Last updated on May 27, 2018
If society pitches in, a child of poor parents who was subjected to sexual abuse can recover her health and the family can get back on track. This is what happened with Masoom
May 6, 2018. Remember the date. For this is when Baby Masoom* celebrated her first birthday at the Uday Foundation.
After being raped, allegedly by her cousin, who was in his twenties, in January this year, she had to undergo three hours of extensive surgery. A child’s body, significantly more delicate than an adult’s, could not bear the brutal treatment she was subjected to and her internal organs were seriously damaged.
However, fighting the odds, the eight-month-old toddler miraculously survived the treatment, and is now steadily recovering from the physical and mental trauma with the help of continuing medication.
Masoom’s father is a daily wage labourer and her mother had taken to doing odd jobs in order to make a little more money for the family. On the day of the incident, she had left her two daughters (the older one two years of age, and the younger eight months) at home, requesting a neighbour, who lives in the same building, to keep an eye on them.
When she was returning from her day’s work, the neighbour met her on the street, informing her that her younger daughter had been crying incessantly and that she should hurry home and check on them immediately. On reaching home, she found Masoom lying in a pool of her blood, crying inconsolably in pain.
She instantly realised that something unconscionable had transpired in her absence and went to a doctor in the neighbourhood to have her examined. The doctor then advised her to notify the police immediately, as her daughter had clearly been raped. When she approached the police, they assessed the situation and confirmed that the child had in fact been raped. The police then took the mother and daughter to the hospital for treatment.
Masoom was admitted to AIIMS, where she underwent treatment and surgery, which of course the family would not have been able to afford had it not been for the crowdfunding drives organised by Ketto and the Uday Foundation. Ketto, based in Mumbai, is one of the largest crowdfunding platforms in India. They raise funds for a multitude of causes related to women empowerment, animal welfare, health and education. “We connected with Swati from The Delhi Commission for Women through a well-wisher, who narrated the whole inhuman incident to us. Usually all campaigns on our platform always have a goal that the campaigner needs to achieve over a period of time but in this case we did not put any cap or specify any timeline as we really wanted to raise maximum funds so that the family could afford her medical treatment. We raised D11,06,830 from 463 supporters in the span of 28 days.” The campaign was launched on February 1 and terminated on February 28.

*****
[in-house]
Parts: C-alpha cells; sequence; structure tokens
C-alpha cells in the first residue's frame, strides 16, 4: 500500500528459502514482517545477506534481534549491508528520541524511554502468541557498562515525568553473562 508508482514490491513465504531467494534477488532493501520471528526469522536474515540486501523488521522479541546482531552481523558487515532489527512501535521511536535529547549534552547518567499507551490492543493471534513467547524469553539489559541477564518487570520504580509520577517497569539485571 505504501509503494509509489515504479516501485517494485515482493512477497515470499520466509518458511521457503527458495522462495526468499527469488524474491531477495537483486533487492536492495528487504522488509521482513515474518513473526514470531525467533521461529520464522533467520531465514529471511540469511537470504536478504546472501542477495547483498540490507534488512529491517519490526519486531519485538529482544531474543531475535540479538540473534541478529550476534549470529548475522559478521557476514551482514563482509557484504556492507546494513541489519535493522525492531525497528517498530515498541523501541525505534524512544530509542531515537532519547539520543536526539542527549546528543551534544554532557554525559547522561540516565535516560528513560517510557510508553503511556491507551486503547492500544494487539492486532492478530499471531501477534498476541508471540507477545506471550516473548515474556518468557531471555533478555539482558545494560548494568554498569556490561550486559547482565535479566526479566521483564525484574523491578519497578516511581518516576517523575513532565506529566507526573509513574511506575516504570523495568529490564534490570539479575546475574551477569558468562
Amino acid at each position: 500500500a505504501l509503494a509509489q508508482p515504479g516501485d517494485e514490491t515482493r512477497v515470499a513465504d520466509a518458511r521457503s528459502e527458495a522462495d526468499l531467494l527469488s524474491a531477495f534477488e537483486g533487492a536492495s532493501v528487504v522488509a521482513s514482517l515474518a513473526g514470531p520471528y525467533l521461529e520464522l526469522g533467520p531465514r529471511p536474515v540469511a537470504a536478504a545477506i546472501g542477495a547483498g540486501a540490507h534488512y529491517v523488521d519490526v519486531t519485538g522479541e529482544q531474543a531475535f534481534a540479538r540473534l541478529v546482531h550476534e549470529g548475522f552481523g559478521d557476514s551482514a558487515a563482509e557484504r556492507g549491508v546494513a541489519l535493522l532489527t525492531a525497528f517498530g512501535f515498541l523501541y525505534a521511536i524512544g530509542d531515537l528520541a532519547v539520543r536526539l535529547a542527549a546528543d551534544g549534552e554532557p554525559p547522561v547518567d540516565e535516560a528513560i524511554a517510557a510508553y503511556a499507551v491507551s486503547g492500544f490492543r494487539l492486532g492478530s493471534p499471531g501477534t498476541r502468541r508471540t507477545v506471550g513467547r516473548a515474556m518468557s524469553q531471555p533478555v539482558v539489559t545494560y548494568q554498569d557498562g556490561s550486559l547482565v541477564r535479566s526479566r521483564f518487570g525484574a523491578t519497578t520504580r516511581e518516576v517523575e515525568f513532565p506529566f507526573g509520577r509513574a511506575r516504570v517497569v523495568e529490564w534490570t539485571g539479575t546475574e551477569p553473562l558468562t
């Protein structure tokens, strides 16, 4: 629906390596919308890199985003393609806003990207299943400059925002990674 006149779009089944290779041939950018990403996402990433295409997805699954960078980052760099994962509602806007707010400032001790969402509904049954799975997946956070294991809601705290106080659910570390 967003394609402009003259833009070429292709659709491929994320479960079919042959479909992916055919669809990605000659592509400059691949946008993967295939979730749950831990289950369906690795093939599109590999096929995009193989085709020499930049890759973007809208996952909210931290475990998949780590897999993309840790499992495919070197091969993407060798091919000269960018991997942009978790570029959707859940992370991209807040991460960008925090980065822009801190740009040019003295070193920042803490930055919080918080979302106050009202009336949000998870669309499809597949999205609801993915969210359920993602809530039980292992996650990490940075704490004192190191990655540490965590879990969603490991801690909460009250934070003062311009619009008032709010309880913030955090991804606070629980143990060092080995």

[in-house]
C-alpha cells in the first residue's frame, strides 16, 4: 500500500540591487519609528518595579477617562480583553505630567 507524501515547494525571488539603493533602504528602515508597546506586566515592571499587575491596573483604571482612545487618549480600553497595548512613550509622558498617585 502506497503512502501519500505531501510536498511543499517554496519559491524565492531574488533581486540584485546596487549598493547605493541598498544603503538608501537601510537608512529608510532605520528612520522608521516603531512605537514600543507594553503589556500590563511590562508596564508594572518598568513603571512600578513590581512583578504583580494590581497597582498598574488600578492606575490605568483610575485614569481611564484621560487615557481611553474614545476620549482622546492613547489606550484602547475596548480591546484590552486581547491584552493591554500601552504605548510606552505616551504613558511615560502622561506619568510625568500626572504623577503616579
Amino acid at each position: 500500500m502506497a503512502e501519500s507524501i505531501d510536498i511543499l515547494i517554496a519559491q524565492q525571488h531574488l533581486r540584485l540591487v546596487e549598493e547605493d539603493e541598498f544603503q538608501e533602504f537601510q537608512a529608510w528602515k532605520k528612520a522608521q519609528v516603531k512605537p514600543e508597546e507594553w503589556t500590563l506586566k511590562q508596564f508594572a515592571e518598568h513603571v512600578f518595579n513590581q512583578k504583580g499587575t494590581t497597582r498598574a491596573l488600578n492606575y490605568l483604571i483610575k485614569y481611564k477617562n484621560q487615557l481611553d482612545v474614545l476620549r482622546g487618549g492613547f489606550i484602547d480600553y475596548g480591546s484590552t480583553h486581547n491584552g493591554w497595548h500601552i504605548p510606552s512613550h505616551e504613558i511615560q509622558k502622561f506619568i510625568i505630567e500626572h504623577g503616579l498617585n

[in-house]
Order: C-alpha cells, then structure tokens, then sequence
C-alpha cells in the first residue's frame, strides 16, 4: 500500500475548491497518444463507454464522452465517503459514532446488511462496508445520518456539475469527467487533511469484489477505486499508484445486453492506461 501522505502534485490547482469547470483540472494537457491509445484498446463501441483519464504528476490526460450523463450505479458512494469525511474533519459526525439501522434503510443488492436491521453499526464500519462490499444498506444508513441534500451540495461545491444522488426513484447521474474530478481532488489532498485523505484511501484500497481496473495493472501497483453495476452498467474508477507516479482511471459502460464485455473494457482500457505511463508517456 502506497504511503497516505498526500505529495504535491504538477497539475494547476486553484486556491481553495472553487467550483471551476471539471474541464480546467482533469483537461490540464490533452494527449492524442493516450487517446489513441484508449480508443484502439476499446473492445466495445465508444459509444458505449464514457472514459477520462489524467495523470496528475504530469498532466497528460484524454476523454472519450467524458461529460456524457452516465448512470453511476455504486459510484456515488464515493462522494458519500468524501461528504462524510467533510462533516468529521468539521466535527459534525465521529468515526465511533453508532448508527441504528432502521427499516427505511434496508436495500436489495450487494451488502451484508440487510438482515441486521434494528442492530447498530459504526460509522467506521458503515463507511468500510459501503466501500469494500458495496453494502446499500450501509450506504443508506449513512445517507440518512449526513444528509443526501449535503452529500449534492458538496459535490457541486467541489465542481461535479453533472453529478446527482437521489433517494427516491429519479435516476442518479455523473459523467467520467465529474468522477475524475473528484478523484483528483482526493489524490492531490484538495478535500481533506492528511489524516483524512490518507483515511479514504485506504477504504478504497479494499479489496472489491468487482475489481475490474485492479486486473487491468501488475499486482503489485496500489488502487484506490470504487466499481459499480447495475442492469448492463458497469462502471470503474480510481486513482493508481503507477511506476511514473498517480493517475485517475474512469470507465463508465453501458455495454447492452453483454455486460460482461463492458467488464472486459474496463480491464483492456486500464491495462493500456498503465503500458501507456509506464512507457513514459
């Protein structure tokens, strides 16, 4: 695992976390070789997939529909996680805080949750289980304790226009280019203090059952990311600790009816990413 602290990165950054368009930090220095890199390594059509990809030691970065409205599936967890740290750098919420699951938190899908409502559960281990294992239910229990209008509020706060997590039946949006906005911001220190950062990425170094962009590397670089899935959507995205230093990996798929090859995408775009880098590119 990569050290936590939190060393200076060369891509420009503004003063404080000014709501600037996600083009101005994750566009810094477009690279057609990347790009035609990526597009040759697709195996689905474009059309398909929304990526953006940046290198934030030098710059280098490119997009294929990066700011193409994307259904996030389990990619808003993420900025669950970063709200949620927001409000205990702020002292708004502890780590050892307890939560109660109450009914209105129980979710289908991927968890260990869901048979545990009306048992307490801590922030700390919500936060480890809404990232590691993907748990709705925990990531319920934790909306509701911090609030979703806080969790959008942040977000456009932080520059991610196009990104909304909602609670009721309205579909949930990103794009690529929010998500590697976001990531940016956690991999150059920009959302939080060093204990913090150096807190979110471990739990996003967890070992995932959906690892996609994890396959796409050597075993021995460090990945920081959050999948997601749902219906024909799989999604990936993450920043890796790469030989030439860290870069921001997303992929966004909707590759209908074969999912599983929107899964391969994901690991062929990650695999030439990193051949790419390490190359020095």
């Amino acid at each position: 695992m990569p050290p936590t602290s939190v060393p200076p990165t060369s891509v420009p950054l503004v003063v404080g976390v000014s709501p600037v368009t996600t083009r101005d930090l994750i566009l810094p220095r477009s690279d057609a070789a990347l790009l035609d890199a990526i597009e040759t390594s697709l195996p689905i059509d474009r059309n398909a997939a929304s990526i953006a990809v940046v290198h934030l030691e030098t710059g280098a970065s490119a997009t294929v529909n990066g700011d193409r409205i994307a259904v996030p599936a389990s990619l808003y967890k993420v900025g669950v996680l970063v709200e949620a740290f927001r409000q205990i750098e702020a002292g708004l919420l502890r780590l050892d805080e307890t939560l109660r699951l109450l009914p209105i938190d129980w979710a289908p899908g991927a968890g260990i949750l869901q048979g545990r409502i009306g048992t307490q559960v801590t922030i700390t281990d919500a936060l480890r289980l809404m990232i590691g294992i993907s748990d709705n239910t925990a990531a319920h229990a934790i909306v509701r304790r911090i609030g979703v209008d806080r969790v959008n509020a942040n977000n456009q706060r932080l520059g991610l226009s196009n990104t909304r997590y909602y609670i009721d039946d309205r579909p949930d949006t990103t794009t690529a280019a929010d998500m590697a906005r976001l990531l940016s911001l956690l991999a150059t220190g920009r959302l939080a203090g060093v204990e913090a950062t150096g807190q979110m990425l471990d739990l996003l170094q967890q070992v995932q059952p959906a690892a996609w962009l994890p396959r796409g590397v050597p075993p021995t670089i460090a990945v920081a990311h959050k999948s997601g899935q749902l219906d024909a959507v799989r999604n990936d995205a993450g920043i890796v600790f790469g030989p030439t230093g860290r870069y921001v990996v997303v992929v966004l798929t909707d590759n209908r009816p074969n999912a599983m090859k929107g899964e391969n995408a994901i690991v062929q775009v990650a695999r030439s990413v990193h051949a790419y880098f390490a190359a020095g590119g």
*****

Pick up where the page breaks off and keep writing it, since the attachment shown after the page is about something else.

Rahul Verma, founder of Uday Foundation, insisted upon keeping the family strictly away from media attention for the duration of Masoom’s recovery period, revealing that to this day even he hasn’t asked the family the child’s name, for fear that it will be picked up by the media and the child will lose her shot at a normal life. However, the foundation kept all the donors constantly in the loop, updating them about the child’s health condition. They maintain a very transparent system with donors, informing them how the funds are utilised and how they will be used in future.
Along with the funds gathered by Ketto, the total amount raised had gone up to Rs 32,29,697. After the baby’s treatment, a fixed deposit was created for her in case of emergencies, the interest from which goes for the family’s monthly expenses. With the remaining amount, the foundation plans to either create another fixed deposit or create a trust that can be accessed by the child once she is 18 years of age. Verma has also decided to monitor her school admission once she is of an appropriate age, and promises to keep updating donors and well-wishers of her condition till 2038.
Verma repeatedly stresses the importance of holistic development for each child, saying, “It is not enough to simply see to their treatment and physical recovery — it’s imperative to ensure that the child overcomes the mental trauma and is secure in every other aspect of her life as she grows up.” In the four months after encountering what could possibly be the most scarring experience of her life, Masoom went through intensive treatment and rehabilitation, and has now been able to return home, with the alleged rapist behind bars.
This child is now returning to the pink of health, and celebrating her birthday with a few of her donors and well wishers, who flew down to Delhi for the occasion, bearing gifts for her special day. The pink frock that she is seen wearing in the picture was gifted to her by a donor, who came all the way from Pune, just to be there for her first birthday.
“It was shocking for me to even think that someone could look at a small child in this way,” says Lalit Jain, one of Masoom’s donors. He goes on to say, “The birthday celebration was very nice, and even the parents looked content. At least we could bring some happiness in their lives.”
The baby’s family had to face significant difficulties in this situation. They had to deal with a child who fell victim to such a heinous crime, as well as the societal judgement that comes with an incident of this nature. With the help of all their well-wishers, and sheer willpower, the family is now able to look to the future with a renewed sense of optimism.
* Name changed to protect identities